As I write this post, I’m sitting at the Savannah airport waiting out a 5-hour delay, and I’m stuffed! I’m totally, completely, up-to-my-eyeballs stuffed with good, sweet, rich, beautiful Southern food! Savannah now holds the top spot in my travels as the most surprising foodie city. Can you believe it? Here’s proof!
Gryphon Tea Room
I’m obsessed with afternoon tea. Obsessed! So when I read that Savannah has a fancy tea room, I knew I needed to make it part of my trip. You can certainly get a sandwich, salad, soup, or other more American-style lunch food here, but why would anyone pass up tea?
The Tea Room is run by the Savannah College of Art and Design (SCAD), and many of the waitstaff are students. The building itself has a fun and varied history that includes being the Scottish Rite Temple (they still meet upstairs!), the Solomon Apothecary, the SCAD Bookstore, and now it’s the Gryphone Tea Room. There are gryphons holding the light fixtures around the Tea Room, and there is a gryphon clock inside as well. It was given to the Solomons back when it was still an apothecary, and it was the first electric clock in Savannah!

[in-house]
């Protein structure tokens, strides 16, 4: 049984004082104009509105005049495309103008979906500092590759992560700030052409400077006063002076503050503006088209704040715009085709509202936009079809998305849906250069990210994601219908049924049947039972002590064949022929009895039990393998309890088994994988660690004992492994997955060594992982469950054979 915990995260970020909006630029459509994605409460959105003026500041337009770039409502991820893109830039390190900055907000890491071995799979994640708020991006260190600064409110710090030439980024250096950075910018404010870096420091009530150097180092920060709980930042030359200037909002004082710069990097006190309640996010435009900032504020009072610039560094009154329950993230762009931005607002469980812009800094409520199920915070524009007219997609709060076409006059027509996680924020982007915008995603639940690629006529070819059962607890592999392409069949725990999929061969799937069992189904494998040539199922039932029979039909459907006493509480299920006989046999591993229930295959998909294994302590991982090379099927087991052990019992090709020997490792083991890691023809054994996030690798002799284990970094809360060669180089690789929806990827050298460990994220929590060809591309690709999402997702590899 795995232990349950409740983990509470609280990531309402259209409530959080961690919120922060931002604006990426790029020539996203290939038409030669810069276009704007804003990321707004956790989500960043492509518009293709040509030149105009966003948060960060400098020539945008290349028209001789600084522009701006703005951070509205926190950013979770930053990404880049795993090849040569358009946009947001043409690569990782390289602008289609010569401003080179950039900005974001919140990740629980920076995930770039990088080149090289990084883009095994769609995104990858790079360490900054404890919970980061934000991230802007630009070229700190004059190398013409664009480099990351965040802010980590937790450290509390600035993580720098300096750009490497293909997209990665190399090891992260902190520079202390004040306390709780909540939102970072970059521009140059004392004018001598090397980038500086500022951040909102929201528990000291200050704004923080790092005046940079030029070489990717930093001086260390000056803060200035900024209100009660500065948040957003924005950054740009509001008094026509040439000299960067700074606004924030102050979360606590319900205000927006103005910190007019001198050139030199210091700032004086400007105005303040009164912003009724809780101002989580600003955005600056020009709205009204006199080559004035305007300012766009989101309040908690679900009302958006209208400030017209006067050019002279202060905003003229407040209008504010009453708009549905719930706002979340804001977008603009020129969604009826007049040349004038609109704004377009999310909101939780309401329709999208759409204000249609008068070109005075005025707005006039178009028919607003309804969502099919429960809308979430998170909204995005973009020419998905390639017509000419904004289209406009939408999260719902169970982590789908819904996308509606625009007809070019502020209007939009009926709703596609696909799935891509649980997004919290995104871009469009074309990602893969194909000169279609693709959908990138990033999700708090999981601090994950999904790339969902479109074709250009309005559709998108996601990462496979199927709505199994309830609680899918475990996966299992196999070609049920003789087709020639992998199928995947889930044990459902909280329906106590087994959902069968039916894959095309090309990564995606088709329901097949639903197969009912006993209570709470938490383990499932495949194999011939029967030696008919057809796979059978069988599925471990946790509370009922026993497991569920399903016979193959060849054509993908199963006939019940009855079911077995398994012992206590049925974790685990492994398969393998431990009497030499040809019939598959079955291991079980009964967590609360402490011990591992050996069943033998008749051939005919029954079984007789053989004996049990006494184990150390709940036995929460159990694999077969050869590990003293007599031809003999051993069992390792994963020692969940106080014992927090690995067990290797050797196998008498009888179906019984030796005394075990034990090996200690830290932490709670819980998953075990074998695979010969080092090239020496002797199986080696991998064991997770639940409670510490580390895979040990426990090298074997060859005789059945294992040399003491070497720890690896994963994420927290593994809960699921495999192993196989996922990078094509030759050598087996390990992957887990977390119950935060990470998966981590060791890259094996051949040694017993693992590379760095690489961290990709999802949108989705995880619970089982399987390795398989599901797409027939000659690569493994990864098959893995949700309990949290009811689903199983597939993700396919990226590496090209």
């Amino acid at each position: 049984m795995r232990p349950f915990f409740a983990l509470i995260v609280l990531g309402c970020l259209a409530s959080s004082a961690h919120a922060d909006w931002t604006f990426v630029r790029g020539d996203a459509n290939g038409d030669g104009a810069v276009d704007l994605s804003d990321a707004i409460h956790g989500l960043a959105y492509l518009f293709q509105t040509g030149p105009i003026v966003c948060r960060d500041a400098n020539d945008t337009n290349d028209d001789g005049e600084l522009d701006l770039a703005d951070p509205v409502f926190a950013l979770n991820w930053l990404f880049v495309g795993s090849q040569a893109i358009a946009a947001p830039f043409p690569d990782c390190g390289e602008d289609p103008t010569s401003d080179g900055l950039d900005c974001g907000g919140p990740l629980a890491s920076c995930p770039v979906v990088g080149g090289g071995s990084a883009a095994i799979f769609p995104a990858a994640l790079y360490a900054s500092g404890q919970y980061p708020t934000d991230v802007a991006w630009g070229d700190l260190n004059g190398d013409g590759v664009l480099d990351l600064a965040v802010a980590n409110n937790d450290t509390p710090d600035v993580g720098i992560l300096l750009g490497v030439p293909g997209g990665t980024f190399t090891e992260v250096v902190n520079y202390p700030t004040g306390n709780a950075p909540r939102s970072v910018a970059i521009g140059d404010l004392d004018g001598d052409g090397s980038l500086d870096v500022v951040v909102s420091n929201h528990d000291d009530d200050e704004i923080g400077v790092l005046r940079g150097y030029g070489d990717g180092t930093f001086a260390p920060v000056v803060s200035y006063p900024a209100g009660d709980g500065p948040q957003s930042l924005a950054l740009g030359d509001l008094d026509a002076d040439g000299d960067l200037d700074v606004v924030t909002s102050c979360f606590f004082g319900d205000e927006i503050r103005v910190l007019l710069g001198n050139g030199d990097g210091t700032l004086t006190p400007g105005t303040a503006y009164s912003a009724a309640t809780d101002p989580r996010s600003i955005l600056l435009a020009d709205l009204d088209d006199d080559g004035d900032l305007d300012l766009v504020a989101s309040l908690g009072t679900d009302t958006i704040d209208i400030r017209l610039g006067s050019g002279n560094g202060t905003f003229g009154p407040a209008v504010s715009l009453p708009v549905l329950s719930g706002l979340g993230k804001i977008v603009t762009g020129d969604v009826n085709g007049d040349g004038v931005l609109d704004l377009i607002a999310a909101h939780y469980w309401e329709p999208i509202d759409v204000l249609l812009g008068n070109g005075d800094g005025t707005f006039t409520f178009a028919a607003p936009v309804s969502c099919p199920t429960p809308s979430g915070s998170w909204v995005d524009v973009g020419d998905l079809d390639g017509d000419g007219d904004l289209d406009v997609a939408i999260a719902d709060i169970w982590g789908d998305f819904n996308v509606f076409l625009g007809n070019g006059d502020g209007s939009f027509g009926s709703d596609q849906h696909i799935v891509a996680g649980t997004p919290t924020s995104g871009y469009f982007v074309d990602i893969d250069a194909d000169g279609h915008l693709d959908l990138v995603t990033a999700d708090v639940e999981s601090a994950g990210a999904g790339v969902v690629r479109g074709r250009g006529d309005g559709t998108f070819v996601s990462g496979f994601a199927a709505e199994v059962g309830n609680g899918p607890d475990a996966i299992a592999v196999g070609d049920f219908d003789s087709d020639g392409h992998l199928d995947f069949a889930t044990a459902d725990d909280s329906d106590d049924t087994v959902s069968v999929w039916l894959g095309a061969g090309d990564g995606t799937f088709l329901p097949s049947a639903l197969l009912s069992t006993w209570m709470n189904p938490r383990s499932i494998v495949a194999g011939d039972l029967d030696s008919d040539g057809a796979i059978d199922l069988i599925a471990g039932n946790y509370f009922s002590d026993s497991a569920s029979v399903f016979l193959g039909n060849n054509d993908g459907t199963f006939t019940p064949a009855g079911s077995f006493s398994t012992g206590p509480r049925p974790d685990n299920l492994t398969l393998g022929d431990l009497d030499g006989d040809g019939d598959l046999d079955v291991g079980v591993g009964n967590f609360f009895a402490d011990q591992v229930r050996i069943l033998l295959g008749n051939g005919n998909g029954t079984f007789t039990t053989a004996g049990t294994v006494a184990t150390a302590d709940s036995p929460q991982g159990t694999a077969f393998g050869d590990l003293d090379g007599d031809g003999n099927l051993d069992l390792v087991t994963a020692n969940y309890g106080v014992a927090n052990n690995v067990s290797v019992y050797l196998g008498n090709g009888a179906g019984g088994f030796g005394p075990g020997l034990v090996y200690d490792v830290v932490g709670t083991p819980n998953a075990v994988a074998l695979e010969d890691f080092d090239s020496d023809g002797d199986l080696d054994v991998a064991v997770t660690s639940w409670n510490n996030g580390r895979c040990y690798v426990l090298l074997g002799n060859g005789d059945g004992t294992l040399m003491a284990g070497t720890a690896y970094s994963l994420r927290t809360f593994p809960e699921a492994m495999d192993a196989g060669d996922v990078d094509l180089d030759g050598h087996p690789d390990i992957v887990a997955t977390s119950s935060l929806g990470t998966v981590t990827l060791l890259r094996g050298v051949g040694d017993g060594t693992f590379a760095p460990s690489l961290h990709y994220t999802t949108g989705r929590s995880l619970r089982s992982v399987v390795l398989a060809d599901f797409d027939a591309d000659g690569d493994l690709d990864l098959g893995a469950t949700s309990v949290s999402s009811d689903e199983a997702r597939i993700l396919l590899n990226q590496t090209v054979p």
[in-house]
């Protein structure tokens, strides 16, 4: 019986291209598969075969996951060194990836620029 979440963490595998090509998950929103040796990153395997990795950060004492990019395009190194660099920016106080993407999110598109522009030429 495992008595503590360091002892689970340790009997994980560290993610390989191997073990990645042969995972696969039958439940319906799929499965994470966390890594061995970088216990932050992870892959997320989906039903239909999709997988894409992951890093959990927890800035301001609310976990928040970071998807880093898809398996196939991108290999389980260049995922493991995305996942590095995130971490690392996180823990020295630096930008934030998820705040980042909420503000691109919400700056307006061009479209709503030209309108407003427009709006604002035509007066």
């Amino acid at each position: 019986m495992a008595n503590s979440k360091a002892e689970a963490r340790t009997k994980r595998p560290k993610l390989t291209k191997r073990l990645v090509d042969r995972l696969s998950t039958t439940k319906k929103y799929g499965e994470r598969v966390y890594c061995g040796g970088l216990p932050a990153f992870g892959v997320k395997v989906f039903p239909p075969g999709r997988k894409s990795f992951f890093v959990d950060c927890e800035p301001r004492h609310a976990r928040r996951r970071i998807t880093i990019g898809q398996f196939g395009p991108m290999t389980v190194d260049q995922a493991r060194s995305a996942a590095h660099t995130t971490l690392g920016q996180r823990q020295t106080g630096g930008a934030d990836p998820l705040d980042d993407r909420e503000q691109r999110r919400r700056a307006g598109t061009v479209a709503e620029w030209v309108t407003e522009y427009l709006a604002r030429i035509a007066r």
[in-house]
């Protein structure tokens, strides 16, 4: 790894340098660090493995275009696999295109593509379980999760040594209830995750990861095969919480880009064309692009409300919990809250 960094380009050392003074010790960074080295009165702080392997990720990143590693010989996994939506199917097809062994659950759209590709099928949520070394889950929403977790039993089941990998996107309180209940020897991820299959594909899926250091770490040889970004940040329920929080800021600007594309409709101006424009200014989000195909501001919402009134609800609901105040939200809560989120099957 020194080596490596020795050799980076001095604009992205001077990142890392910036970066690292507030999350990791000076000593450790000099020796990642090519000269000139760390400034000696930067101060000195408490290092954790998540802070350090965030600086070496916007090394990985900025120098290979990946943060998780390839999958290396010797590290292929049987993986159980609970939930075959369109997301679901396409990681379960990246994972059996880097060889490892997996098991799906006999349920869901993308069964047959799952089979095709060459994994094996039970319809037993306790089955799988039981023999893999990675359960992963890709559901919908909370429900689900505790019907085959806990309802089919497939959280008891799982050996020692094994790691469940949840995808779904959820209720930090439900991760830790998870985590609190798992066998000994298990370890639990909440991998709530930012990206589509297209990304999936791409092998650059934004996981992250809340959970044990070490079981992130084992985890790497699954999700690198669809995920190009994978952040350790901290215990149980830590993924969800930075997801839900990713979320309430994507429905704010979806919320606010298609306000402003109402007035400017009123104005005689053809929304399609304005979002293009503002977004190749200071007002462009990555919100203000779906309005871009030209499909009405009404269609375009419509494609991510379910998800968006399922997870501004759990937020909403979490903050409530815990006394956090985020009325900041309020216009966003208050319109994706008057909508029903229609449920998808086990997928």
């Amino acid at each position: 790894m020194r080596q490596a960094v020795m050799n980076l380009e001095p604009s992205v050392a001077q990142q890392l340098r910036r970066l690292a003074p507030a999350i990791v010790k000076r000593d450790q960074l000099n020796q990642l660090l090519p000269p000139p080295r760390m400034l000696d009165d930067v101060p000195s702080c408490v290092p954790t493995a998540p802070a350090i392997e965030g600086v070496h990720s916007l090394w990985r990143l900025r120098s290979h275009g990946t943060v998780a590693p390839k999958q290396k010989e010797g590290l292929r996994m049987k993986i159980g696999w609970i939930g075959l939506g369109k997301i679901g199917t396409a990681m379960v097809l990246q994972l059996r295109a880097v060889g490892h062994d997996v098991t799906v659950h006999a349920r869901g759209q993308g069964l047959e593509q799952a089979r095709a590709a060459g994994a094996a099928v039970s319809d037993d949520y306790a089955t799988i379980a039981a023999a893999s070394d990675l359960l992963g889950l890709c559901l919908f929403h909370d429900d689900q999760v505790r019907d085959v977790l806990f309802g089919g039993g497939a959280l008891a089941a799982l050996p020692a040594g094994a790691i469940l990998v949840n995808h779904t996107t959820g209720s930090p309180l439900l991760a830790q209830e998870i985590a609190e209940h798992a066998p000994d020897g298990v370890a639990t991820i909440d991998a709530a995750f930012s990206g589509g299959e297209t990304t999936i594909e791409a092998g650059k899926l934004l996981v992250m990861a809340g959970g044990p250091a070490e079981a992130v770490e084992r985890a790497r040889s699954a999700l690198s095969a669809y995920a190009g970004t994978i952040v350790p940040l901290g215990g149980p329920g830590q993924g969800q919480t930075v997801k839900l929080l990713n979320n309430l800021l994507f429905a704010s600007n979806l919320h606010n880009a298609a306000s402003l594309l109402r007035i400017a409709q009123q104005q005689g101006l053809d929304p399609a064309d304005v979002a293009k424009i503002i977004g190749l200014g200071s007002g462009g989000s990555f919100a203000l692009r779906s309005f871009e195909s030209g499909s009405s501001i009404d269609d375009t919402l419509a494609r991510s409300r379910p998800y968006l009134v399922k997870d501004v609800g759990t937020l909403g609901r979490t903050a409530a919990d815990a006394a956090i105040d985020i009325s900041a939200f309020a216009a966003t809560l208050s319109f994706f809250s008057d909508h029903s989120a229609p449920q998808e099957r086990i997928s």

The Pink House
Another restaurant I was really excited for was the Olde Pink House Restaurant! It’s the oldest Colonial structure left in Savannah, due to a fire in 1779 that roared through the city. It was built for one of the city’s founding families, the Habershams. It’s pink because the red color from the bricks bled through the white plaster, creating a pink color. Whether the bricks or the plaster were bad is a mystery, but now it’s pink because it’s always been pink! It’s also haunted because, why not?
Oh, and they have pretty amazing food, too!
Savannah’s Bed and Breakfast Inn
If there is any place to eat well, it’s at a Southern bed and breakfast! This one is actually quite large (31 rooms over several connected historic buildings!), and I don’t think I was actually hungry the whole time I was there. I was too busy feeling full of the delightful things they offered! Not only is breakfast included, guests can also enjoy afternoon sweets around 4:00, and milk and cookies before bed!
Y’all, this girl knows grits. I know good grits, I know bad grits, and I know so-so grits that I could take or leave without a second thought. The grits here at the Savannah Bed and Breakfast Inn are amazing grits! Seriously, the best grits I’ve ever tasted, and they didn’t even have cheese in them! They were cooked in chicken broth and milk, and maybe a little of that Savannah voodoo magic. Do not skip the grits!
I have kind of an unfortunate confession: I forgot to take a photo of my second morning’s breakfast. I was too busy eating it! The main difference was instead of frittatas, they served triple berry French toast casserole. It was awesome! But the real star was–you guessed it–the grits!
I cannot explain just how moist these lemon petit fours were! It was truly one of the best things I ate during my whole trip. And the brownies weren’t bad either… they had chocolate chips in them!